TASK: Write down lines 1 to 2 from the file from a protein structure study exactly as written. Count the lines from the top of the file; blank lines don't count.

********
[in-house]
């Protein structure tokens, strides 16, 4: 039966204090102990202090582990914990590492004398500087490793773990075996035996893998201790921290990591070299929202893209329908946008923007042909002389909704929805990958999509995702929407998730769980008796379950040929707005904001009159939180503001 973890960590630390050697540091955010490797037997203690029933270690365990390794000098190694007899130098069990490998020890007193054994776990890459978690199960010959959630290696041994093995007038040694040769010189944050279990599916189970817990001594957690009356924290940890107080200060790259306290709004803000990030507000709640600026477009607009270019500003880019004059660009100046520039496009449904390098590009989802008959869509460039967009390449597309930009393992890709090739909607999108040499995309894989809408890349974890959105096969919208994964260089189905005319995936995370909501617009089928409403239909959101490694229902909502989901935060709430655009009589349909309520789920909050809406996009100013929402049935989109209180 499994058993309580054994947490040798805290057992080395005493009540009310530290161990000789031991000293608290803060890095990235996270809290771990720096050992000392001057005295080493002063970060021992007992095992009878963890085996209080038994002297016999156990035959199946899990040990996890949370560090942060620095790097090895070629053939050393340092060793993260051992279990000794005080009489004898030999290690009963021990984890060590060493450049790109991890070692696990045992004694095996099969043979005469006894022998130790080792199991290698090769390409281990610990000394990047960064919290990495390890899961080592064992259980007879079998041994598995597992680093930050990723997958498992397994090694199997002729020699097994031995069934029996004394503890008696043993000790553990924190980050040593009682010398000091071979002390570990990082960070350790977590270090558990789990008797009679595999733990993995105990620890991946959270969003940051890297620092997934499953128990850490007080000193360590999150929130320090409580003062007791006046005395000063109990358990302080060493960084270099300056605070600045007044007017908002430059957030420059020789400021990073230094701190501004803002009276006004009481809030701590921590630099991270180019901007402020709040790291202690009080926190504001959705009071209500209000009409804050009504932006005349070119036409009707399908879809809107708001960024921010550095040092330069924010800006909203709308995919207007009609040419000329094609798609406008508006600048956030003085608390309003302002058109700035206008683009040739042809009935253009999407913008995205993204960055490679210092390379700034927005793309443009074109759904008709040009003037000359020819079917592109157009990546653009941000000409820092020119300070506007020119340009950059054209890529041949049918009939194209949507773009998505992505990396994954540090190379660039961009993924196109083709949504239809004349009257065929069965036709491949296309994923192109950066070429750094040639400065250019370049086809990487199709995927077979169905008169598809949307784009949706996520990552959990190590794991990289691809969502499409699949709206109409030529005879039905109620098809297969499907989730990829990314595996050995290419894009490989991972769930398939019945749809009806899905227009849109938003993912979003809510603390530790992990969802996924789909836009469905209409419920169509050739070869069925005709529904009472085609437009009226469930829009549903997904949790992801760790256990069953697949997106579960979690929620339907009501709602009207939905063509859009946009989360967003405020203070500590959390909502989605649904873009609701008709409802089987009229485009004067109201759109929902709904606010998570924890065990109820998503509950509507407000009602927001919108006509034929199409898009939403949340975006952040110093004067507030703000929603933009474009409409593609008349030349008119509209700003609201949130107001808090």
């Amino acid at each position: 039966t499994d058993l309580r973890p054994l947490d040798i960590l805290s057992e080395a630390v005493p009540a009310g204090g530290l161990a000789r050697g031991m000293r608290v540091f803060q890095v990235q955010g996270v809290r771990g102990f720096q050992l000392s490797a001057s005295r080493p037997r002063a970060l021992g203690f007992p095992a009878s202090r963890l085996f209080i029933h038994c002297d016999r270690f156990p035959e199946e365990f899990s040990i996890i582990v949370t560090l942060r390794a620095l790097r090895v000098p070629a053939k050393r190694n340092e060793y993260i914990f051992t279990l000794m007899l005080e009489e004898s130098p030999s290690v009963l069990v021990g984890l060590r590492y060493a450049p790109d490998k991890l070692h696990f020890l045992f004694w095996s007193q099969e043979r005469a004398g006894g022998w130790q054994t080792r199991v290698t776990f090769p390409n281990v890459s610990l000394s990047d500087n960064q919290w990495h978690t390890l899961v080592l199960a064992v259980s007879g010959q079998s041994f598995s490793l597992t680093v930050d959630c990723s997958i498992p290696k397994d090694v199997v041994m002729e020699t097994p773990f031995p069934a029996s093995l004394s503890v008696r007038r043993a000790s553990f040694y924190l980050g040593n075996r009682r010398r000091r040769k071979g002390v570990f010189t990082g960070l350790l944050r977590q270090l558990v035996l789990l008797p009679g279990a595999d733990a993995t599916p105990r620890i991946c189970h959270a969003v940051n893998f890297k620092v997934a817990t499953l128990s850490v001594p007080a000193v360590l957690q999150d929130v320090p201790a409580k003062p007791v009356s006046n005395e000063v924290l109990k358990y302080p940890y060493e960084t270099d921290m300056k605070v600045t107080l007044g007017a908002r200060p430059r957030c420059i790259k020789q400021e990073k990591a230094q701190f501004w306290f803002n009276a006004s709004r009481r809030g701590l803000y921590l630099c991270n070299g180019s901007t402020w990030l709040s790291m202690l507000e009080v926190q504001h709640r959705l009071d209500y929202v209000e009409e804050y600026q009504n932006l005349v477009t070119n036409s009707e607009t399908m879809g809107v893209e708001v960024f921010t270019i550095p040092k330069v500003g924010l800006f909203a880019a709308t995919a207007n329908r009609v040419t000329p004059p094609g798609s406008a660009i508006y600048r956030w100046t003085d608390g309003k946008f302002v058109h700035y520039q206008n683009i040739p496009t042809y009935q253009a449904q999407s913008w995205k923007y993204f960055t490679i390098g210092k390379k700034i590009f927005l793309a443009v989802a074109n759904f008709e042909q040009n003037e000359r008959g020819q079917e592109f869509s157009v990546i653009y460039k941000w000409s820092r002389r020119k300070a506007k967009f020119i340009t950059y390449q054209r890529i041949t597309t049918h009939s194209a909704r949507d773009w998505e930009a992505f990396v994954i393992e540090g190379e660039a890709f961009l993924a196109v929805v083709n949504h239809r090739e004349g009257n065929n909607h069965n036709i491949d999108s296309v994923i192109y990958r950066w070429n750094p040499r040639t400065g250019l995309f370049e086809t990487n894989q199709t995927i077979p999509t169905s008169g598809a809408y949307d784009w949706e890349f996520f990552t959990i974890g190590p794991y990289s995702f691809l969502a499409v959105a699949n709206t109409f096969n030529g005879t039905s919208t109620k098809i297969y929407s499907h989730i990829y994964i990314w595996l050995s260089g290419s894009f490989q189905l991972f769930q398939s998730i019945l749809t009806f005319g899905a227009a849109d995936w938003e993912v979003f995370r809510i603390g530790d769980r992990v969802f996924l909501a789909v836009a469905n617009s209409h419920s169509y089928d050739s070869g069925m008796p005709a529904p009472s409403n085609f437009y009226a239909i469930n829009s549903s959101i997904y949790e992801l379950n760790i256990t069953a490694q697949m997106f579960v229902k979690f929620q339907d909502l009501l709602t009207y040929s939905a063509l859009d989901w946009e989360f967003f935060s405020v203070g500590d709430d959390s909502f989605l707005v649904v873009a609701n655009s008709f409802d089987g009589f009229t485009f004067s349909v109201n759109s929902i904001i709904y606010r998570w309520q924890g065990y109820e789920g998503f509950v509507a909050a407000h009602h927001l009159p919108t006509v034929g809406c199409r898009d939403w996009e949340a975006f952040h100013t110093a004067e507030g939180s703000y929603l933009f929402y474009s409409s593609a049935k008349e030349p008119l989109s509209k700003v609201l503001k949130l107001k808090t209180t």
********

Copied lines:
[in-house]
């Protein structure tokens, strides 16, 4: 039966204090102990202090582990914990590492004398500087490793773990075996035996893998201790921290990591070299929202893209329908946008923007042909002389909704929805990958999509995702929407998730769980008796379950040929707005904001009159939180503001 973890960590630390050697540091955010490797037997203690029933270690365990390794000098190694007899130098069990490998020890007193054994776990890459978690199960010959959630290696041994093995007038040694040769010189944050279990599916189970817990001594957690009356924290940890107080200060790259306290709004803000990030507000709640600026477009607009270019500003880019004059660009100046520039496009449904390098590009989802008959869509460039967009390449597309930009393992890709090739909607999108040499995309894989809408890349974890959105096969919208994964260089189905005319995936995370909501617009089928409403239909959101490694229902909502989901935060709430655009009589349909309520789920909050809406996009100013929402049935989109209180 499994058993309580054994947490040798805290057992080395005493009540009310530290161990000789031991000293608290803060890095990235996270809290771990720096050992000392001057005295080493002063970060021992007992095992009878963890085996209080038994002297016999156990035959199946899990040990996890949370560090942060620095790097090895070629053939050393340092060793993260051992279990000794005080009489004898030999290690009963021990984890060590060493450049790109991890070692696990045992004694095996099969043979005469006894022998130790080792199991290698090769390409281990610990000394990047960064919290990495390890899961080592064992259980007879079998041994598995597992680093930050990723997958498992397994090694199997002729020699097994031995069934029996004394503890008696043993000790553990924190980050040593009682010398000091071979002390570990990082960070350790977590270090558990789990008797009679595999733990993995105990620890991946959270969003940051890297620092997934499953128990850490007080000193360590999150929130320090409580003062007791006046005395000063109990358990302080060493960084270099300056605070600045007044007017908002430059957030420059020789400021990073230094701190501004803002009276006004009481809030701590921590630099991270180019901007402020709040790291202690009080926190504001959705009071209500209000009409804050009504932006005349070119036409009707399908879809809107708001960024921010550095040092330069924010800006909203709308995919207007009609040419000329094609798609406008508006600048956030003085608390309003302002058109700035206008683009040739042809009935253009999407913008995205993204960055490679210092390379700034927005793309443009074109759904008709040009003037000359020819079917592109157009990546653009941000000409820092020119300070506007020119340009950059054209890529041949049918009939194209949507773009998505992505990396994954540090190379660039961009993924196109083709949504239809004349009257065929069965036709491949296309994923192109950066070429750094040639400065250019370049086809990487199709995927077979169905008169598809949307784009949706996520990552959990190590794991990289691809969502499409699949709206109409030529005879039905109620098809297969499907989730990829990314595996050995290419894009490989991972769930398939019945749809009806899905227009849109938003993912979003809510603390530790992990969802996924789909836009469905209409419920169509050739070869069925005709529904009472085609437009009226469930829009549903997904949790992801760790256990069953697949997106579960979690929620339907009501709602009207939905063509859009946009989360967003405020203070500590959390909502989605649904873009609701008709409802089987009229485009004067109201759109929902709904606010998570924890065990109820998503509950509507407000009602927001919108006509034929199409898009939403949340975006952040110093004067507030703000929603933009474009409409593609008349030349008119509209700003609201949130107001808090």